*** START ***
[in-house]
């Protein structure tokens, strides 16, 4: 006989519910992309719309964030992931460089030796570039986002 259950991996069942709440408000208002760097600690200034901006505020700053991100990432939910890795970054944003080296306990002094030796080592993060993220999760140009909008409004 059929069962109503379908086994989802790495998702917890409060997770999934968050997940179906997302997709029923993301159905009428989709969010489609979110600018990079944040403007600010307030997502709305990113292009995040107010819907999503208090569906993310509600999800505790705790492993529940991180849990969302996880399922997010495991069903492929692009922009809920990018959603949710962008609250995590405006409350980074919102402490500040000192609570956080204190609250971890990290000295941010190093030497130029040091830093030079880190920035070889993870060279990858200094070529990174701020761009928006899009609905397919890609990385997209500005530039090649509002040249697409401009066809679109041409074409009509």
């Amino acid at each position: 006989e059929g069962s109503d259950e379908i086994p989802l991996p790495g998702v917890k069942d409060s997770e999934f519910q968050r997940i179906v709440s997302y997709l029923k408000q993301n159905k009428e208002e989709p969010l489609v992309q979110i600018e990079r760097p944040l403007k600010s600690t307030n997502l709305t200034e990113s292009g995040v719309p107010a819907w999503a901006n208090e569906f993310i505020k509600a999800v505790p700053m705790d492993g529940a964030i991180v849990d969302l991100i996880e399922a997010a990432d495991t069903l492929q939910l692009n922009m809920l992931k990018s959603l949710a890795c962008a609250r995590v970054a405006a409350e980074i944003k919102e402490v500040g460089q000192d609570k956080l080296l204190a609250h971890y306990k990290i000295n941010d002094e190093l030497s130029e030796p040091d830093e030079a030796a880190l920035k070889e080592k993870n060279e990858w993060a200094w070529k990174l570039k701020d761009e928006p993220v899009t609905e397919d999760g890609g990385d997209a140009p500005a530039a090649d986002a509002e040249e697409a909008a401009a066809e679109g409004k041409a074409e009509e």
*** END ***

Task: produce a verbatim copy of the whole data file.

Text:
[in-house]
């Protein structure tokens, strides 16, 4: 006989519910992309719309964030992931460089030796570039986002 259950991996069942709440408000208002760097600690200034901006505020700053991100990432939910890795970054944003080296306990002094030796080592993060993220999760140009909008409004 059929069962109503379908086994989802790495998702917890409060997770999934968050997940179906997302997709029923993301159905009428989709969010489609979110600018990079944040403007600010307030997502709305990113292009995040107010819907999503208090569906993310509600999800505790705790492993529940991180849990969302996880399922997010495991069903492929692009922009809920990018959603949710962008609250995590405006409350980074919102402490500040000192609570956080204190609250971890990290000295941010190093030497130029040091830093030079880190920035070889993870060279990858200094070529990174701020761009928006899009609905397919890609990385997209500005530039090649509002040249697409401009066809679109041409074409009509």
């Amino acid at each position: 006989e059929g069962s109503d259950e379908i086994p989802l991996p790495g998702v917890k069942d409060s997770e999934f519910q968050r997940i179906v709440s997302y997709l029923k408000q993301n159905k009428e208002e989709p969010l489609v992309q979110i600018e990079r760097p944040l403007k600010s600690t307030n997502l709305t200034e990113s292009g995040v719309p107010a819907w999503a901006n208090e569906f993310i505020k509600a999800v505790p700053m705790d492993g529940a964030i991180v849990d969302l991100i996880e399922a997010a990432d495991t069903l492929q939910l692009n922009m809920l992931k990018s959603l949710a890795c962008a609250r995590v970054a405006a409350e980074i944003k919102e402490v500040g460089q000192d609570k956080l080296l204190a609250h971890y306990k990290i000295n941010d002094e190093l030497s130029e030796p040091d830093e030079a030796a880190l920035k070889e080592k993870n060279e990858w993060a200094w070529k990174l570039k701020d761009e928006p993220v899009t609905e397919d999760g890609g990385d997209a140009p500005a530039a090649d986002a509002e040249e697409a909008a401009a066809e679109g409004k041409a074409e009509e």